Monday, 9 April 2012

Malcolm Pinnegar, the leader of The Dirty Thirty

We are sorry to post that Malcolm Pinnegar, the acknowledged leader of The Dirty Thirty, has died, after a long illness. Malcolm (known as Benny) was one fo the key figures in the Five Leaves book, The Dirty Thirty by David Bell. I was unable to make the book launch and only finally met the man when he came along to last year's States of Independence when there was a session on the book. He gave an inspiring speech. Malcolm also spoke briefly at the Leicester Trades Council "Everybody's Reading" Dirty Thirty event a few months ago. I think most people in the room knew that was likely to be his last public appearance because of his illness. It was a great night, with readings from the book, music from Alun Parry, a few words from Malcolm before handing over to the youngest member of the Dirty Thirty, Darren Moore, and Jane Bruton from the Women's Support Group.

The following article is from This is Leicestershire
Tributes have been paid to the leader of The Dirty Thirty – the group of Leicestershire pitmen who stood alone in the county in support of the miners' strike during the 1980s.
Malcolm Pinnegar died on Friday, aged 67, after a two-year battle with cancer.
​Known to friends as Benny, he will be remembered as the figurehead of the group, who went more than a year without wages in 1984-85 during the national strike. They did so in defiance of the other 2,500 National Union of Mineworkers members at Leicestershire's four pits who carried on working through the bitter dispute.
Malcolm, who grew up and lived in Stoney Stanton before moving to Hinckley, was a header – forging tunnels – at Bagworth pit when the strike was called in March, 1984.
Darren Moore, 50, of Burbage, who was an apprentice at the pit and the youngest of the Thirty, said: "Benny took me under his wing and I looked up to him. When we realised we were going to be on our own, he came forward as a natural leader, he had a charisma about him. He kept our spirits up and whenever there was a problem we went to him. Like the rest of us, Benny bitterly opposed Thatcher's pit closure programme and believed it was his duty to stand up for his fellow working man. He was convinced that if we didn't then the industry would be decimated, and he took no pleasure whatsoever in being proved right. He didn't see himself as a hero, just someone doing what was right who wasn't afraid to go against the grain for what he believed. He was a proper, rank and file trade unionist but also a great bloke and family man. I'm going to miss him."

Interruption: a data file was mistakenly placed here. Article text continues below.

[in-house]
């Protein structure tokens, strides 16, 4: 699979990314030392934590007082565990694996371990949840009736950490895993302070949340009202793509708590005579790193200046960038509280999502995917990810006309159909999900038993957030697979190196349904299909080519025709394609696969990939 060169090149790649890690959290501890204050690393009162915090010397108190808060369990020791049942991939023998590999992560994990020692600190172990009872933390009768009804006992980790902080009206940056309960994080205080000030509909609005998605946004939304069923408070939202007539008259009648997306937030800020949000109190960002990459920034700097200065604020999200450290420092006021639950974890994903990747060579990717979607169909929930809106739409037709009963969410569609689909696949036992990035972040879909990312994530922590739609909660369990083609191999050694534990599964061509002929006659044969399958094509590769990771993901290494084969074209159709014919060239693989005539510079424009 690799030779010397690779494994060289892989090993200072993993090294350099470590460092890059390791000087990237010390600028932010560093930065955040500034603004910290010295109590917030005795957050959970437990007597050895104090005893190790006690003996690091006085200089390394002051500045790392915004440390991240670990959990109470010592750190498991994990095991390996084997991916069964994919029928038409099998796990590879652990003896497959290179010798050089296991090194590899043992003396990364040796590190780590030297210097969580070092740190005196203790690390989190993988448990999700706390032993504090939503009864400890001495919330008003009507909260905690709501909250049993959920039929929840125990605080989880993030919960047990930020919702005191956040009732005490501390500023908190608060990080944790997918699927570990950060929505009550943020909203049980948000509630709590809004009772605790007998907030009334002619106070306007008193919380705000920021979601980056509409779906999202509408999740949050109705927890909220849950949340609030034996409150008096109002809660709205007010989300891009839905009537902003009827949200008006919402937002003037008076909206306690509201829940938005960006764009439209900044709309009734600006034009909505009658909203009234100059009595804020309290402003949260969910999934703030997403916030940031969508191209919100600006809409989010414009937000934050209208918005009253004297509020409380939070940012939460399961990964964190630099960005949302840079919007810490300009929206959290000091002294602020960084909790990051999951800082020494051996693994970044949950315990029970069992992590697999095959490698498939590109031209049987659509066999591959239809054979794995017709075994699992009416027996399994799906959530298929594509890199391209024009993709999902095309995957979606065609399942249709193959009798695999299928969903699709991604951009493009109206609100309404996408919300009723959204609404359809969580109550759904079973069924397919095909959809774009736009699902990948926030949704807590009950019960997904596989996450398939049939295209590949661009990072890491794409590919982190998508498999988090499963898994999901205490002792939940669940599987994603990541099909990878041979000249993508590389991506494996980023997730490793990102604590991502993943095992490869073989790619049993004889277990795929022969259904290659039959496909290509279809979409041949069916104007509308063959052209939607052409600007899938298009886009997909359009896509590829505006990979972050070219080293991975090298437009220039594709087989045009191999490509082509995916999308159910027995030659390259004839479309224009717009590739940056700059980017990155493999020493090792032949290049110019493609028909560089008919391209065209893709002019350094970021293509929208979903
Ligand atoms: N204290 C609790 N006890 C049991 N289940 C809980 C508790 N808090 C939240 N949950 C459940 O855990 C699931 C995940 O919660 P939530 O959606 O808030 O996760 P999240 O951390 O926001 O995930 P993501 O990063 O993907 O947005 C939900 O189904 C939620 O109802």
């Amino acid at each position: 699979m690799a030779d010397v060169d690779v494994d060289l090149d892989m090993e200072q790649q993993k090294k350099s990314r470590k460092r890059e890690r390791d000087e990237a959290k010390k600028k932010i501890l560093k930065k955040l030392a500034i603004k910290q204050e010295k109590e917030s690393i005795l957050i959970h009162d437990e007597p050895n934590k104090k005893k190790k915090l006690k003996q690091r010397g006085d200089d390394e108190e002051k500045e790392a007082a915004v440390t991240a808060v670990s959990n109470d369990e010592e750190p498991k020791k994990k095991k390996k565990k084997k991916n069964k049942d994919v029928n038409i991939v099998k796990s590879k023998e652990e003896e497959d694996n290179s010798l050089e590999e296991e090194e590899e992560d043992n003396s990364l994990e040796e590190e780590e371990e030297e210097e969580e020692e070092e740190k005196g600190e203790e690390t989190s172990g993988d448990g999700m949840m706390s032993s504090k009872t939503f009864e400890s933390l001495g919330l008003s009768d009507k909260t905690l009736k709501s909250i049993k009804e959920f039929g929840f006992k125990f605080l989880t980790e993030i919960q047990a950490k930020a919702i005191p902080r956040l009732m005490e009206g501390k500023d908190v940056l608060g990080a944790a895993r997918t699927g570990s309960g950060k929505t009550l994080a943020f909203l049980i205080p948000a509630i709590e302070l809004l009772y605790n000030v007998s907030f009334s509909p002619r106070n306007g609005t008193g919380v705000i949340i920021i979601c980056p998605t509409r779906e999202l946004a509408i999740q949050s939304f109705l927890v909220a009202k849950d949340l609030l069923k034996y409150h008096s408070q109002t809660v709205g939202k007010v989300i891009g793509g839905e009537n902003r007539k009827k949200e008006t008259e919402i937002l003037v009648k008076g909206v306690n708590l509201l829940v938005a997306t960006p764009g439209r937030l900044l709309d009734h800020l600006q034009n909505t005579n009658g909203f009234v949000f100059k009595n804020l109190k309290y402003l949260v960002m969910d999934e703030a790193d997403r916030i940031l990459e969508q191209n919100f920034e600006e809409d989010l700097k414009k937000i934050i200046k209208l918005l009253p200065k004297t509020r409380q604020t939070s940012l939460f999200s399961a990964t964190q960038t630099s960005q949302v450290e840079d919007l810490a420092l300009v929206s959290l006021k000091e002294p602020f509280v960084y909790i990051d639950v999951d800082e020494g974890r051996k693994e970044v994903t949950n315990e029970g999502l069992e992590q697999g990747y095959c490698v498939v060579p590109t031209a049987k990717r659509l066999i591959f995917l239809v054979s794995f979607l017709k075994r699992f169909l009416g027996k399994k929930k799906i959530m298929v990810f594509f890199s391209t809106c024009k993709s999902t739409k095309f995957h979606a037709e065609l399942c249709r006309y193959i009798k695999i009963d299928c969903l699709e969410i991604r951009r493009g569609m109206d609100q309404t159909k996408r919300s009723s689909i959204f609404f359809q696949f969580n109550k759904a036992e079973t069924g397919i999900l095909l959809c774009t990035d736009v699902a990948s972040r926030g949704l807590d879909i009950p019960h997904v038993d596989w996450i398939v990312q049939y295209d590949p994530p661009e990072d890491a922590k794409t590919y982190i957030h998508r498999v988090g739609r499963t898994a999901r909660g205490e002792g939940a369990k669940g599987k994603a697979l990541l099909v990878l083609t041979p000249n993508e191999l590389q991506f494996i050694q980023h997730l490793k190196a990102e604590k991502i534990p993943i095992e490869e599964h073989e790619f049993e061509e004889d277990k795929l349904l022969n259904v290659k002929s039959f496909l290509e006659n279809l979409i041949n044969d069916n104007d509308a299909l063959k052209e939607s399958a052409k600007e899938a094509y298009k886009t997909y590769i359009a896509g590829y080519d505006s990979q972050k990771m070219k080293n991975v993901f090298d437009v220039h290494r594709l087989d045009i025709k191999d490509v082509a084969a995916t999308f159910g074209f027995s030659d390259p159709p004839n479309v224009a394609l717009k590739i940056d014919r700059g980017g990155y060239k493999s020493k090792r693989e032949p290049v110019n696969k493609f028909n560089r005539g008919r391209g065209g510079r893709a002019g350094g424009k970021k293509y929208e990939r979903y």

When Malcolm and the others realised picketing Leicestershire collieries would be in vain, they travelled the UK, Europe and even visited America, raising awareness and funds for the striking miners and their cause. Their nickname began as an insult but soon became a badge of honour.
Mick Richmond, 64, of Whitwick, who worked in the South Leicester Colliery, in Ellistown, near Coalville, said: "We spent all those days travelling up and down the country together. I have many wonderful memories of Benny. I feel shattered. He was such a good friend and my heart goes out to his wife, Margaret, and their daughters, Colleen and Claire."
Malcolm featured in two books written by Ashby author David Bell – Leicestershire Heroes, and The Dirty Thirty – Heroes of the Miners Strike.
David, 73, said: "For me he was a hero – a true working class hero – a man of principle who never sold out and someone I was privileged to call my friend."
Malcolm is also immortalised in a song about the Dirty Thirty by Liverpool folk singer Alun Parry, with the lyrics: "So here's to Malcolm Pinnegar, Or Benny to his friends. Who led the Dirty Thirty, 'til the strike came to an end."
Alun said: "I met Malcolm at a get-together in Leicester last year where I sang my song for him and some of the lads. When I mentioned him I gave him a little nod and got a smile back. I saw right away why the others trusted him. He was a man of substance and humanity but also humility, who continues to inspire others. His legacy will live on."

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